For example, John’s son has an intestinal disease that has prevented him from gaining weight and leaves him in increasingly intense pain, so much that he misses school consistently and cannot participate in any rigorous activities for fear he will lose even more weight. His weight is so dangerously low that his organs are not doing well, his growth is stunted and he will have to have a large portion of his intestines removed if he doesn’t start doing better, gaining weight and growing, soon.
Besides the health issues, John’s son is saddled with an array of psychological issues, worried that the other teens think he has an eating disorder, which in fact many do, and doing everything he can to appear as if he is larger than he is, while constantly looking in the mirror and thinking himself disgusting and less than.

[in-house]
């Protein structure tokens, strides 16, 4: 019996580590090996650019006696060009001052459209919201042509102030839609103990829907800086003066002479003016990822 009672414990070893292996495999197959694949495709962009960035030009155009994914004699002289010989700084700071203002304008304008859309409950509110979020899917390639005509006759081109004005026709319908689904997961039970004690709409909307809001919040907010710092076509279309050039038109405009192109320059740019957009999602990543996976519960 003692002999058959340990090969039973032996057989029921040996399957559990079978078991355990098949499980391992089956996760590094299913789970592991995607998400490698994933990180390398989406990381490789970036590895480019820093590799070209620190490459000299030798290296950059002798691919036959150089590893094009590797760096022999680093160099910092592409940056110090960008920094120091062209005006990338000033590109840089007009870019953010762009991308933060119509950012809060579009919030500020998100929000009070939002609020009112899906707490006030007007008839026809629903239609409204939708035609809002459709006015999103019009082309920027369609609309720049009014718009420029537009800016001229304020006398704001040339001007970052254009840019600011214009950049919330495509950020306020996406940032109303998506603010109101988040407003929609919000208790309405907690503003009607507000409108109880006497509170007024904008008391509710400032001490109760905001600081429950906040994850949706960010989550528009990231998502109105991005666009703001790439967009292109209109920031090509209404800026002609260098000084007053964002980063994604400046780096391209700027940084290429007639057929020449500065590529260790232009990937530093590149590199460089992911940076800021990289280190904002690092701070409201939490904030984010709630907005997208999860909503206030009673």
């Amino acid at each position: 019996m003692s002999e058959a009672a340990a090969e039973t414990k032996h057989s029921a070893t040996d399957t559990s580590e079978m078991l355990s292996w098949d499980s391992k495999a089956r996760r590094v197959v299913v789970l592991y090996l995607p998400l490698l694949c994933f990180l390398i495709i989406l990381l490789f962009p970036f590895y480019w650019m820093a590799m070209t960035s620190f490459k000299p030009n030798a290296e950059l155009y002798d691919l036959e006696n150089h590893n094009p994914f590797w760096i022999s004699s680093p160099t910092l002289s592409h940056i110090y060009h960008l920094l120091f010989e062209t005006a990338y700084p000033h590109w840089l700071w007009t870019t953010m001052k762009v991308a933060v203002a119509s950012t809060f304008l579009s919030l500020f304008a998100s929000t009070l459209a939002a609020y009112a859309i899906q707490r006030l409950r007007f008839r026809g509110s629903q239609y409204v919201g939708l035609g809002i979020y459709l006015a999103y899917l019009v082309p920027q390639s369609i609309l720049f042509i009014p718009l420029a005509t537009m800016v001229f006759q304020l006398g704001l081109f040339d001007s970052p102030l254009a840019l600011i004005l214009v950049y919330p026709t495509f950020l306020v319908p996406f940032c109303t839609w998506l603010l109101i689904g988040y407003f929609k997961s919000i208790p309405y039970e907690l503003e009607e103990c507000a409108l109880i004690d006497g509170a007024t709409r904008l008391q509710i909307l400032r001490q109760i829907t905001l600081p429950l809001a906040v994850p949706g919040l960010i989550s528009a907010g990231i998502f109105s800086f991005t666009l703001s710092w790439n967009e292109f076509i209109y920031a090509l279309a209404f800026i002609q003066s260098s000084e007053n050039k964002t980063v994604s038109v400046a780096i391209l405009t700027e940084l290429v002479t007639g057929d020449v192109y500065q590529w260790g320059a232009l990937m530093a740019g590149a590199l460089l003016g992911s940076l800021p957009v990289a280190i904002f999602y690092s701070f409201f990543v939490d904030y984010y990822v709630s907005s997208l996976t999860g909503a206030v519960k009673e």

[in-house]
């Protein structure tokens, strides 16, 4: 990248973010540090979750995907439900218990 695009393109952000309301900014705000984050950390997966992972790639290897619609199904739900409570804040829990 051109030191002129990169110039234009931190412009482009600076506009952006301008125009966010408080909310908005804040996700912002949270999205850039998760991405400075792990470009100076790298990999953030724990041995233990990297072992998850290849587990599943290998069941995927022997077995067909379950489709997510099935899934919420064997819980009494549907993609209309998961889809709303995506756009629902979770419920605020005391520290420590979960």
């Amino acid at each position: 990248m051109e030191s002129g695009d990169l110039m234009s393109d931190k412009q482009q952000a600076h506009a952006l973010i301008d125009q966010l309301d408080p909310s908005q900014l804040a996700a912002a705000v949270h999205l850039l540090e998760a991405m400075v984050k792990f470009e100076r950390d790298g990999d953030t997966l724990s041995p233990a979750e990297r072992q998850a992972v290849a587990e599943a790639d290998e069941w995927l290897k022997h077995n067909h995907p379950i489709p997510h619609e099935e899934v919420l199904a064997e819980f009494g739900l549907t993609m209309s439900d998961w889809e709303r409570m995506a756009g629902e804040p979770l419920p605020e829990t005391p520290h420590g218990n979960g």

The doctor informs the family there is a medicine that will surely help kids in John’s son’s position. They have exhausted all the other meds and this one will definitely help, but it is expensive.
And sure enough, the insurance company tells them it is not covering the costs, which the family cannot afford. As much time passes and the boy continues to suffer, the insurance company finally relents, but will only cover a lower, cheaper dosage, which the doctor explains, to no avail, won’t be enough to help the boy.
We need to know specifically how lawmakers are going to fix situations like this, not just that they know such situations exist and are a problem.
For example, Edna is living on social security, barely getting by, and as it is, she can afford maybe one cup of coffee every two weeks with her friends. If her taxes go up any higher, she will not be able to afford them and will lose her home.